General Motors Corp (GM.N: Quote, Profile, Research, Stock Buzz) will close more U.S. plants and cut more jobs and still faces a higher probability of bankruptcy to shed debt, GM Chief Executive Fritz Henderson said on Tuesday.
The expectation is that we need to go deeper, Henderson said in describing GM's restructuring after its previous plan was rejected as insufficient by U.S. officials.
We need to go deeper and we need to go faster, he said in a news conference at GM's Detroit headquarters that included reporters on a conference call.
The appearance was the first since Henderson took over as chief executive of the embattled automaker on Monday.
His predecessor, Rick Wagoner, was forced out by the Obama administration, which gave GM 60 days to reach deeper concessions with bondholders and the United Auto Workers union and said it would finance a court-supervised bankruptcy if the process failed to deliver deep enough savings.
Henderson said GM could decide to file for bankruptcy within its 60-day deadline if it became quite clear that it would be unable to reach the deals it is seeking.
By no later than June 1, if we're not able to accomplish this outside bankruptcy, we'll be in bankruptcy. It's pretty clear. The government was unequivocal, he said.
Henderson said the autos task force headed by former investment banker Steve Rattner has not given GM new targets for slashing debt from its balance sheet.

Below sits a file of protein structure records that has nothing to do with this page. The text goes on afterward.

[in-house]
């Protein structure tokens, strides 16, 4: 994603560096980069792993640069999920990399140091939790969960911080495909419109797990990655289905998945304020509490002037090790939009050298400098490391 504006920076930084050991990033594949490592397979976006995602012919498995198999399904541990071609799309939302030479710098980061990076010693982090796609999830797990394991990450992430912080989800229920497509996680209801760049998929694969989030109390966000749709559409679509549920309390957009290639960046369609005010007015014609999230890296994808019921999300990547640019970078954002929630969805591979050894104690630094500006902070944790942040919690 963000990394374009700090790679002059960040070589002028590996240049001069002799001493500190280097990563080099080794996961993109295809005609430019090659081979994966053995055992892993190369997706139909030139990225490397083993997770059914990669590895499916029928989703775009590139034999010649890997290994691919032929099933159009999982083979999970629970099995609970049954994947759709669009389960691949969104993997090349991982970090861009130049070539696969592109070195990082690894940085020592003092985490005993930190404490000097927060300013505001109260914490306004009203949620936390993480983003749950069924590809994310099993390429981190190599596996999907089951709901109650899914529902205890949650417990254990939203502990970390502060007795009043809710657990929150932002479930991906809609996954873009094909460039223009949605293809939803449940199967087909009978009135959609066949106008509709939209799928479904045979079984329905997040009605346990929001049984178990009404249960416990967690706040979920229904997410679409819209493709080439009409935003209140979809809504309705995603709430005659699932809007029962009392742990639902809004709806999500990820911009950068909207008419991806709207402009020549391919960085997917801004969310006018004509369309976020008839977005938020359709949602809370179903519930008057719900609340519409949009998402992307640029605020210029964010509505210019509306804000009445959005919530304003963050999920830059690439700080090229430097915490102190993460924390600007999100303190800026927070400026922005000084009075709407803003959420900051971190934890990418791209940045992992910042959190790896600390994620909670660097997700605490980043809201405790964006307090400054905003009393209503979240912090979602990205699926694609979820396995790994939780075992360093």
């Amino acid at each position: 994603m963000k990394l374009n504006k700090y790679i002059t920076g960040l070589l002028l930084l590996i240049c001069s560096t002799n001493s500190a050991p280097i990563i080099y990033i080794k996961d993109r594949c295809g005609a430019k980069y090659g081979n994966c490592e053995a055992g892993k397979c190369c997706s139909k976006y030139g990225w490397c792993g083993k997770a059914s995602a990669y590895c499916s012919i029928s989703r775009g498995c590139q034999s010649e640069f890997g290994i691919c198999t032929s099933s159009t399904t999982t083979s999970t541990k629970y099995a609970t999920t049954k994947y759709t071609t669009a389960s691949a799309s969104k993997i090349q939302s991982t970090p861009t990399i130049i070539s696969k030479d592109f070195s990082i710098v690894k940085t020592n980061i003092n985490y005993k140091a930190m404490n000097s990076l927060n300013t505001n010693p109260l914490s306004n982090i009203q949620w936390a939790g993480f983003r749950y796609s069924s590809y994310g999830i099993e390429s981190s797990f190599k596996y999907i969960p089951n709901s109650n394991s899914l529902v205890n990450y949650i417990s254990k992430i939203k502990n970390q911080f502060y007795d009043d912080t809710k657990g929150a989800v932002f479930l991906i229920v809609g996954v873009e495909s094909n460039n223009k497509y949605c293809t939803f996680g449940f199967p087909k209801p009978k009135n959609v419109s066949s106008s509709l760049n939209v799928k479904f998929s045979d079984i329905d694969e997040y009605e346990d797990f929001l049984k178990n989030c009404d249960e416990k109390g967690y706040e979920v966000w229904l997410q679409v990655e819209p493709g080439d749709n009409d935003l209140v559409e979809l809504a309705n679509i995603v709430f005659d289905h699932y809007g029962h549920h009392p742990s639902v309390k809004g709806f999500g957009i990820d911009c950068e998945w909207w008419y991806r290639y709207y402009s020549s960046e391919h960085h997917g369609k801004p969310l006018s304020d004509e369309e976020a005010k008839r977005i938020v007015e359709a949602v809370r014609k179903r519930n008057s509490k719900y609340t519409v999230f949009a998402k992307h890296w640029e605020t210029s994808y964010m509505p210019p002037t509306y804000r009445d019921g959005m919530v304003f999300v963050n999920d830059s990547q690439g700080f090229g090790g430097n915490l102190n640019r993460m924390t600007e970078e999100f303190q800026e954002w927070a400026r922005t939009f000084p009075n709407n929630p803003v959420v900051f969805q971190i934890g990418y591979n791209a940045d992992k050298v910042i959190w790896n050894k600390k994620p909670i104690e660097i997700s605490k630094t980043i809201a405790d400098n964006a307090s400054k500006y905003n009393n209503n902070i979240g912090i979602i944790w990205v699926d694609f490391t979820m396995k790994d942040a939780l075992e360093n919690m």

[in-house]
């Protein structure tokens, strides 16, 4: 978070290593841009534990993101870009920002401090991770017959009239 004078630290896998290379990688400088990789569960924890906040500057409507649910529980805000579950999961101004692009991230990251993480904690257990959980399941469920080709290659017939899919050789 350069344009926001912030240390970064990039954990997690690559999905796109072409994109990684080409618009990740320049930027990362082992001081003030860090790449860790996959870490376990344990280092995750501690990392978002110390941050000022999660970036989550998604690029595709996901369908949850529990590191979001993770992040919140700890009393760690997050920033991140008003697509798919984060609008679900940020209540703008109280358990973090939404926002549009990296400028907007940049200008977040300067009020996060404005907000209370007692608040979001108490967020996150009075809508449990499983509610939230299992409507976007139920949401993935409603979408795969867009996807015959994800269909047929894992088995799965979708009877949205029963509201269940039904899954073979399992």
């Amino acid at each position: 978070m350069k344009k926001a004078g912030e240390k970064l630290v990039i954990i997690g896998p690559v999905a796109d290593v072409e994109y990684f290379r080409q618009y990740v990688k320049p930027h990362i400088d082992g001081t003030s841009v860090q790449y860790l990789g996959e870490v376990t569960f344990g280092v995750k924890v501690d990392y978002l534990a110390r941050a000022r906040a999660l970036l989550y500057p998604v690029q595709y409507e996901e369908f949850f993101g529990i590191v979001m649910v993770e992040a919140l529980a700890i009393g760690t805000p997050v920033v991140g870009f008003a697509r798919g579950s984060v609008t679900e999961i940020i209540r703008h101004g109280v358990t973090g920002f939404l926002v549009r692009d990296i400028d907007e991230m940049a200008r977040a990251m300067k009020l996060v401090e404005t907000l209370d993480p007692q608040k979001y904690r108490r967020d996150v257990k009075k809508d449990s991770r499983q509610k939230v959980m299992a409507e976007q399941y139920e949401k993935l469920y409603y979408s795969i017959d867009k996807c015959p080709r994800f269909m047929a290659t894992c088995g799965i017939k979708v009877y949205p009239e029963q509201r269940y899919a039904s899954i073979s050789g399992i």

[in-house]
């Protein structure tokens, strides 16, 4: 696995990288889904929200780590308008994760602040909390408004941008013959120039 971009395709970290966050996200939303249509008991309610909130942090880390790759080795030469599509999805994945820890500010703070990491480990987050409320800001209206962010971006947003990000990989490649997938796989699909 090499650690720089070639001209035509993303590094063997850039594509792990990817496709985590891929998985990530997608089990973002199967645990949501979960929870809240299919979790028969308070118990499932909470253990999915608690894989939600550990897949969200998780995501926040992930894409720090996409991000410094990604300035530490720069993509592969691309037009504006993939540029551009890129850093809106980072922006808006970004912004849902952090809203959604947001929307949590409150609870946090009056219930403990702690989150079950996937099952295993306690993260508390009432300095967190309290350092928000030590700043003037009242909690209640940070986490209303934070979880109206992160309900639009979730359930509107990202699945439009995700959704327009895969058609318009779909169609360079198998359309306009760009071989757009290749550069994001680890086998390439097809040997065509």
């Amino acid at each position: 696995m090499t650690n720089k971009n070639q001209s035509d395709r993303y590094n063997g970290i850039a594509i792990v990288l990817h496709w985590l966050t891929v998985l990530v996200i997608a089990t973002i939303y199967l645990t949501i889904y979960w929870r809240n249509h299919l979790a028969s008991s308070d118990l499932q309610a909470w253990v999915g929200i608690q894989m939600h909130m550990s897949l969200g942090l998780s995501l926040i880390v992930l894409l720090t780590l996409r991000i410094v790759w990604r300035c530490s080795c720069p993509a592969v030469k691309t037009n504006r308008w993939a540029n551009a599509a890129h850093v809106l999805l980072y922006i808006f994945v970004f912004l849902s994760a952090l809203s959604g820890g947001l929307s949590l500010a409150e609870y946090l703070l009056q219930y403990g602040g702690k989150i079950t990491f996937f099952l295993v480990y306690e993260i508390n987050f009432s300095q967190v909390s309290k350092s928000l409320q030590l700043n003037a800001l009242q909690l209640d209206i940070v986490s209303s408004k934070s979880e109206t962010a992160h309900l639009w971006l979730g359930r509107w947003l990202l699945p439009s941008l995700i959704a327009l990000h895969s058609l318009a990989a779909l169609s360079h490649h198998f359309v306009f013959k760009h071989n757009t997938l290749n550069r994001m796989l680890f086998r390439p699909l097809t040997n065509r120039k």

But officials made it clear that GM would have to bring its structural costs below $26.3 billion in 2009 and cut its unsecured debt by more than $28 billion, he said.
Both of those targets had been established by the GM plan that U.S. officials said did not go far enough to restoring the No. 1 U.S. automaker to a strong financial footing.
What they said was that they want us to have a clean balance sheet, a healthy balance sheet and one that allows us to be competitive going forward, Henderson said.
Henderson said GM would revise its restructuring plan to account for the risk of lower sales.
The White House-appointed autos panel said the automaker had been overly optimistic in projecting that it could hold market share steady near 22 percent after decades of declines.
As a result, GM will need to close more than the five plants it had identified in February and will have to return to the UAW to offer another round of buyouts to factory workers.
I would expect that we would need to take further measures, Henderson said.
Last week, GM announced that 7,500 UAW workers -- or about 12 percent of its U.S. factory workforce -- had accepted early retirement or buyout offers to leave the payroll.
GM has cut 60,500 jobs -- or more than half of its factory workers -- over the past three years as sales have slowed and its financial position has weakened.
(Reporting by Kevin Krolicki; Editing by Phil Berlowitz)